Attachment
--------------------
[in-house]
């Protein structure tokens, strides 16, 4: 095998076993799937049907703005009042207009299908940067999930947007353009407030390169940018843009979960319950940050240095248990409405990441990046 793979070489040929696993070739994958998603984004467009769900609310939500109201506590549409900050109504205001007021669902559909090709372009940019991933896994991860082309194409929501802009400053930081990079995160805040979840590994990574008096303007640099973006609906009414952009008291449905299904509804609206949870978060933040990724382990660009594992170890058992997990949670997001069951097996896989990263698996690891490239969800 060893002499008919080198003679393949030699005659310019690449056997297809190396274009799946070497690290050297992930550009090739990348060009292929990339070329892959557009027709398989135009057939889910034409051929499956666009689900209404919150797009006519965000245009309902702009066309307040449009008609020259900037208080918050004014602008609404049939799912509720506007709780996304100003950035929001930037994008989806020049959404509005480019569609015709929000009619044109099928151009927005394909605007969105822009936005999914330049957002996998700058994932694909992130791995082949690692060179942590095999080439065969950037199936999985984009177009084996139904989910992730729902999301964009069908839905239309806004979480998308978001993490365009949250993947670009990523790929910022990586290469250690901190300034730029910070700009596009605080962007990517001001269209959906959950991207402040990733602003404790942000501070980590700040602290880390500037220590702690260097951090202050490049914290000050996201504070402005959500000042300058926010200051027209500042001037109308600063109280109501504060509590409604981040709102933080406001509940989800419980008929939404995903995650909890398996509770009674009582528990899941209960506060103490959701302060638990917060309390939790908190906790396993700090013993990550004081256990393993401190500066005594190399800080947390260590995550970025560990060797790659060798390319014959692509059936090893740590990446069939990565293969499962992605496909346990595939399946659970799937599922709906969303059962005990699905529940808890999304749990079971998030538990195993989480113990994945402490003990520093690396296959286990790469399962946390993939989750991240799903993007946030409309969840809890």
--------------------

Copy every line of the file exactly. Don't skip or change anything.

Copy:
[in-house]
């Protein structure tokens, strides 16, 4: 095998076993799937049907703005009042207009299908940067999930947007353009407030390169940018843009979960319950940050240095248990409405990441990046 793979070489040929696993070739994958998603984004467009769900609310939500109201506590549409900050109504205001007021669902559909090709372009940019991933896994991860082309194409929501802009400053930081990079995160805040979840590994990574008096303007640099973006609906009414952009008291449905299904509804609206949870978060933040990724382990660009594992170890058992997990949670997001069951097996896989990263698996690891490239969800 060893002499008919080198003679393949030699005659310019690449056997297809190396274009799946070497690290050297992930550009090739990348060009292929990339070329892959557009027709398989135009057939889910034409051929499956666009689900209404919150797009006519965000245009309902702009066309307040449009008609020259900037208080918050004014602008609404049939799912509720506007709780996304100003950035929001930037994008989806020049959404509005480019569609015709929000009619044109099928151009927005394909605007969105822009936005999914330049957002996998700058994932694909992130791995082949690692060179942590095999080439065969950037199936999985984009177009084996139904989910992730729902999301964009069908839905239309806004979480998308978001993490365009949250993947670009990523790929910022990586290469250690901190300034730029910070700009596009605080962007990517001001269209959906959950991207402040990733602003404790942000501070980590700040602290880390500037220590702690260097951090202050490049914290000050996201504070402005959500000042300058926010200051027209500042001037109308600063109280109501504060509590409604981040709102933080406001509940989800419980008929939404995903995650909890398996509770009674009582528990899941209960506060103490959701302060638990917060309390939790908190906790396993700090013993990550004081256990393993401190500066005594190399800080947390260590995550970025560990060797790659060798390319014959692509059936090893740590990446069939990565293969499962992605496909346990595939399946659970799937599922709906969303059962005990699905529940808890999304749990079971998030538990195993989480113990994945402490003990520093690396296959286990790469399962946390993939989750991240799903993007946030409309969840809890």